Dec 26, 2011

Robot Art

I love Christmas break.  It means lots of crafty goodness for me and my girls.  We started yesterday, on Christmas day, and made some fun and easy art projects.  Here's mine.... 

I'm so in love with him!

I made him the same way that I made my big Family Subway Art project.
In fact, I still get several questions and comments about that project.  Lots of people think it's too overwhelming to try.  If you are one of them, I'm detailing the step-by-steps of the robot.  That way you can see the whole concept but in a much smaller, less-intimidating way.  And, if you try a small project, and it works, then you'll be ready to tackle a bigger project, like the word art.

So, where do you start?  You need to start with your design concept.  Last week, while I should have been addressing Christmas cards, I was doodling.  I doodled this little guy....

You can doodle your own design or search for simple clip art designs online.  Either will work, you just want to have an idea of what you will be creating.  And, don't get so hung-up on making it just like your doodle.  If you look at where I started and then the end result, they are very different.  Honestly, the end result is better.

So, now that you have your design in mind, here's the rest of the steps....

Step 1: Paint your canvas. The paint color you choose should be the color that will show your design. I chose a simple warm-white.  After painting, make sure it is completely dry before you add your design.

Step 2:  Cut your contact paper.  I cut mine into long strips, a few squares, circles for the eyes and a heart. I did long strips at first and then as I started to make my design, I cut the strips down into the sizes I actually needed them.

Tip:  If you aren't familiar with contact paper, it's usually by the shelf lining supplies in stores like Target or Walmart.  It is clear and has a light adhesive on the back.  It comes in a roll for right around $3-$4 dollars.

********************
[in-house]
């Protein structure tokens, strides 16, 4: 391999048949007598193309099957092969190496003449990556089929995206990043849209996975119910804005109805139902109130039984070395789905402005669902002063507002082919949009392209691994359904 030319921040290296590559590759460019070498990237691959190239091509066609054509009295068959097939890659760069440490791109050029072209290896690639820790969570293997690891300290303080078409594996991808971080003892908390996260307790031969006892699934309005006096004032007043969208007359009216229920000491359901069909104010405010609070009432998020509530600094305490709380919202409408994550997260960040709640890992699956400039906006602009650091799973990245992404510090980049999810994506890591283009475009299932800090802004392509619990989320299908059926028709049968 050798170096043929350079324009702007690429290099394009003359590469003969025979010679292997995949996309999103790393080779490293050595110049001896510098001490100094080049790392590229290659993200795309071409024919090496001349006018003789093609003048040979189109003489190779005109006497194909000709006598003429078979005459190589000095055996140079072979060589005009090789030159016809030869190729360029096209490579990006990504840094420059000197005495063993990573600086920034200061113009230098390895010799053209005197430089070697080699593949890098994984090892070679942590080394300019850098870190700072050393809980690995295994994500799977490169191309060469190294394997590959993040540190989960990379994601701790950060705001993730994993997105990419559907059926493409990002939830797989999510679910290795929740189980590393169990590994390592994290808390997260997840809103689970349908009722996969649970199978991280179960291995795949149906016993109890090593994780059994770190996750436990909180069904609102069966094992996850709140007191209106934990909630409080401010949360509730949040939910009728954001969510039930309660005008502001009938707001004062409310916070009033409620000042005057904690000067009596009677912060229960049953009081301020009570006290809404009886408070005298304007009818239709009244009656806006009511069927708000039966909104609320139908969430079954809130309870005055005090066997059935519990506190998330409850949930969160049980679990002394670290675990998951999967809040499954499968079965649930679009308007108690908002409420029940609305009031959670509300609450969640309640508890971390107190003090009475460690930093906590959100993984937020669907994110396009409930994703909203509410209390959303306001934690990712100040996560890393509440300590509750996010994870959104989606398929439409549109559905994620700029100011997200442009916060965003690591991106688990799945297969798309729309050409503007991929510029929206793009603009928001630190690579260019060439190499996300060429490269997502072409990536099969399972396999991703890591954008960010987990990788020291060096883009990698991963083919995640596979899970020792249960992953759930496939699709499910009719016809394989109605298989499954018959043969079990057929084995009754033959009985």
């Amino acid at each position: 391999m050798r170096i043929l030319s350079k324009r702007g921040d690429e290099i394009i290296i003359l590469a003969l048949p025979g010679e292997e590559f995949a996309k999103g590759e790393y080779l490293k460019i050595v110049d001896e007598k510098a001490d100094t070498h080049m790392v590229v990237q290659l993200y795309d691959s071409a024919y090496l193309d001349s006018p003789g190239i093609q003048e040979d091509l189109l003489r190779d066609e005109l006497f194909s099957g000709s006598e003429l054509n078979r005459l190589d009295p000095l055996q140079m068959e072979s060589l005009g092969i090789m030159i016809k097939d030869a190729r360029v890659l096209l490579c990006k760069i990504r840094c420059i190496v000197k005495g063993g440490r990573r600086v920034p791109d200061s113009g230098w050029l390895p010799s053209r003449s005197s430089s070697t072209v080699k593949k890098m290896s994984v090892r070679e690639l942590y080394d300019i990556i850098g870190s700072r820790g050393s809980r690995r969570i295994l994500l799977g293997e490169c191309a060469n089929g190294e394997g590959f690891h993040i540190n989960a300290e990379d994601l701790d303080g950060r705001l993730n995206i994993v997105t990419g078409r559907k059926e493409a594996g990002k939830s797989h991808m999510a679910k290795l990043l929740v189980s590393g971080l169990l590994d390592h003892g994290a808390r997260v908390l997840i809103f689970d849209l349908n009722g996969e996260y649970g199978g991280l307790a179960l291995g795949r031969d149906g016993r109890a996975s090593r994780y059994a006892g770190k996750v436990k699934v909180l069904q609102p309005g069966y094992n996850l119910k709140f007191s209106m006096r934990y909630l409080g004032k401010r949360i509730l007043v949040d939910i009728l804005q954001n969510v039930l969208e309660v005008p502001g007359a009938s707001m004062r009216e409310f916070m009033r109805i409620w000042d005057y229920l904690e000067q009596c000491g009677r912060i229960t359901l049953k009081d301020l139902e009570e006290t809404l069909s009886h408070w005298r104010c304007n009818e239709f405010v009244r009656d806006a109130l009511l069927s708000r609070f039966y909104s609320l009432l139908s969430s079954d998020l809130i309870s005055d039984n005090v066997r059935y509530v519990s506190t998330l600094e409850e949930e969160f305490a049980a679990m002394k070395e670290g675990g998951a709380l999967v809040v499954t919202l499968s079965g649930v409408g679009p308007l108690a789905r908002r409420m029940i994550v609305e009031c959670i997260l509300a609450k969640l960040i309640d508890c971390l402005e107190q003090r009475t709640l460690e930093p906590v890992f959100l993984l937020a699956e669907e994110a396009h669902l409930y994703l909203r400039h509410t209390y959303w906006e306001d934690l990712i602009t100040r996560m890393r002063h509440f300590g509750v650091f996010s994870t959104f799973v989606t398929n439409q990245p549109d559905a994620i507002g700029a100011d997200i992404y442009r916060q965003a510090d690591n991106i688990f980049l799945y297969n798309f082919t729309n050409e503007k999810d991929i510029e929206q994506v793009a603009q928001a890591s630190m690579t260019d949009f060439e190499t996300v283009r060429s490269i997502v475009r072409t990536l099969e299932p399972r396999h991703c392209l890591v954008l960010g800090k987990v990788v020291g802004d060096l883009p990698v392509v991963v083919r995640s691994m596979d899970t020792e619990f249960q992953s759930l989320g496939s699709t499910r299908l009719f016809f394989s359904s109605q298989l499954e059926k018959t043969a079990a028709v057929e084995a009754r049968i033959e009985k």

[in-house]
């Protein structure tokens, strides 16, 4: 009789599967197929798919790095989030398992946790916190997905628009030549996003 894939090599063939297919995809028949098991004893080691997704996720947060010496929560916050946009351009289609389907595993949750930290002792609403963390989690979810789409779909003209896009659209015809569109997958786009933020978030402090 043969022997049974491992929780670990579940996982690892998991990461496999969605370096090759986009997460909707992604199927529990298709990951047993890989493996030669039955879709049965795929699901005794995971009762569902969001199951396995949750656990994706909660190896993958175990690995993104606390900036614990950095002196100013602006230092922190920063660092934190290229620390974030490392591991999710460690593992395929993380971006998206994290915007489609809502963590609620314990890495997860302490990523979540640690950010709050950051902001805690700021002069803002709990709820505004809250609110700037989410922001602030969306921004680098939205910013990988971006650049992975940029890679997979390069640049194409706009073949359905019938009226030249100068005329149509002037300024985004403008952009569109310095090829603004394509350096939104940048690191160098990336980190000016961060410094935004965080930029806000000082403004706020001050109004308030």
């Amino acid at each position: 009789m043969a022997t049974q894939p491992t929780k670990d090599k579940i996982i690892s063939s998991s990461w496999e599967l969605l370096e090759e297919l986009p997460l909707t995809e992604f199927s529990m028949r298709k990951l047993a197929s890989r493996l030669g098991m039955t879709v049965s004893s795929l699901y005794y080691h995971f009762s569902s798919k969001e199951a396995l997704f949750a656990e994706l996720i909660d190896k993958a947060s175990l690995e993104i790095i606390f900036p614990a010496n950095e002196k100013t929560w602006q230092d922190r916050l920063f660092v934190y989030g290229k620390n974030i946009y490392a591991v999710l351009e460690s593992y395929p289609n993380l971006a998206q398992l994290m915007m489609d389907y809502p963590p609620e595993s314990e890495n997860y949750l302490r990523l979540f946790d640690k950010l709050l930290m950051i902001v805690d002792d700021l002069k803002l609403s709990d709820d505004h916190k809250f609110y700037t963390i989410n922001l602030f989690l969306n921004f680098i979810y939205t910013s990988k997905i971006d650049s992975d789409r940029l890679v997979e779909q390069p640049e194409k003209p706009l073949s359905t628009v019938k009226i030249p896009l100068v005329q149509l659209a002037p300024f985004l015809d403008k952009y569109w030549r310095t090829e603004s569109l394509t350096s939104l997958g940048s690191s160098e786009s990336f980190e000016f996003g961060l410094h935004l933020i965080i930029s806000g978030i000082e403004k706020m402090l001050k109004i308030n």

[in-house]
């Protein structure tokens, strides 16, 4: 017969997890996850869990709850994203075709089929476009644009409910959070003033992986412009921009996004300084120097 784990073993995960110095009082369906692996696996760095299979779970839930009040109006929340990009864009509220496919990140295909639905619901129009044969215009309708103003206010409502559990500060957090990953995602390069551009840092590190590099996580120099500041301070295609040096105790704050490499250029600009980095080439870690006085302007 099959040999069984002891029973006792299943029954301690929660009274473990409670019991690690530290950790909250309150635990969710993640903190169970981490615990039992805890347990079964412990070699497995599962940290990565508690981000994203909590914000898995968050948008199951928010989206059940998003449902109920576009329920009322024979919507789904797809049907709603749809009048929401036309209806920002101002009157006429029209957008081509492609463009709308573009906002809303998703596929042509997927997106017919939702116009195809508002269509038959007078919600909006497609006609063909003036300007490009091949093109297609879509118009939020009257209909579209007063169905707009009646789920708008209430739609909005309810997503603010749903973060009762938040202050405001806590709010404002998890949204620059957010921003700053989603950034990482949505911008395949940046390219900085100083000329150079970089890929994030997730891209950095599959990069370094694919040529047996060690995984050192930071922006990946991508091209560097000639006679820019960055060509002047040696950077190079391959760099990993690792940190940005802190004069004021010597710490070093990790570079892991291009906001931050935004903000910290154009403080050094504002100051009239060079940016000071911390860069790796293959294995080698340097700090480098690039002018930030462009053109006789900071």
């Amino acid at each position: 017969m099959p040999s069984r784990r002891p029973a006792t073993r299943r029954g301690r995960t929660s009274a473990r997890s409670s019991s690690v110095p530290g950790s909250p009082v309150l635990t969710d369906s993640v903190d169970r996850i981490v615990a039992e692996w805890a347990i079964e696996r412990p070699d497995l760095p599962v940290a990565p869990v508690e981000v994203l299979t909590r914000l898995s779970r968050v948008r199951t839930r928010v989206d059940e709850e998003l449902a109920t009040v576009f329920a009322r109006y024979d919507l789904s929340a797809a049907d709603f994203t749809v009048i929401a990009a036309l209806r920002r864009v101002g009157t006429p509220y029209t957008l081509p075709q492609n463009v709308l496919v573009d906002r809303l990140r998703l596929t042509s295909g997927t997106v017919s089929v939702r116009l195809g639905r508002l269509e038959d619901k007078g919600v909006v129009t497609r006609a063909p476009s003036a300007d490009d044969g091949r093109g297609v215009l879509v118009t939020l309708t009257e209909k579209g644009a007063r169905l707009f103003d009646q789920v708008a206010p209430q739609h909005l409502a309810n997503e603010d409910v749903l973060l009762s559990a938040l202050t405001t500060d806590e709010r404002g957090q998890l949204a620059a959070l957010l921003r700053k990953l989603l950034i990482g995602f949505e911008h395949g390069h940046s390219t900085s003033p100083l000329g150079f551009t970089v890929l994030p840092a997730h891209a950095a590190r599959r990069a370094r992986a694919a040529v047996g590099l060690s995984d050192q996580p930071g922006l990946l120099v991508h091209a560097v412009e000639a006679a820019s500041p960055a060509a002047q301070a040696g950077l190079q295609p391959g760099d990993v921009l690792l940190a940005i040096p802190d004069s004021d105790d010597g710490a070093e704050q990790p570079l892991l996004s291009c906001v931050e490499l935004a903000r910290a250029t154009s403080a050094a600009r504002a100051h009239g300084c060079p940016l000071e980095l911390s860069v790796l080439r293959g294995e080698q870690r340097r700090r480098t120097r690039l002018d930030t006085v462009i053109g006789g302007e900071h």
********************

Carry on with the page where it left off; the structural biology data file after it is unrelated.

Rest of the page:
Step3:  Adhere your design to the canvas.  Take the cut out pieces of contact paper and start making your design.  In order to get the contact paper to stick, you just peel off the paper backing and place it on your canvas.  Because it is clear, it will be hard to see.  Just go slow and hold it up to the light as much as needed.  The plastic will catch the light and help you know where to place each piece. 

Step 4:
Now that your design is secured down, simply paint over it. Be careful not to push paint under your contact paper. In fact, it's best to push the paint away from the design. This will prevent the paint from bleeding under the design.

Step 5:  Once your paint has dried, very carefully start removing the contact paper to expose your design. It helps if you have a sharp or pointy tool to help you "lift" the contact paper up.  (Don't you love my nails?  My daughter got finger nail polish in her stocking and I was her "customer" at the pretend nail salon - lucky me!)

Step 6: I mentioned that if you aren't careful the paint will leak under your design.  If it does, don't worry.  Just take a really fine tipped paint brush and carefully paint over the part that leaked.  You can see in the photo above, I had some leakage problems.  I don't have a picture of it, but I just used the warm-white paint and painted over the green.

Step 7:  Next, after all the paint is completely dry, I took a little bit of sand paper and very lightly sanded the design.  You don't have to do this step but I did as I had some paint ridges/brush strokes that I wanted to knock down.

And, that is that!  You can seriously make this as simple or as complex as you want.  And, it can be a fun thing for kids to do too.  Let them do abstract art or make their own design.  It's easy and fun!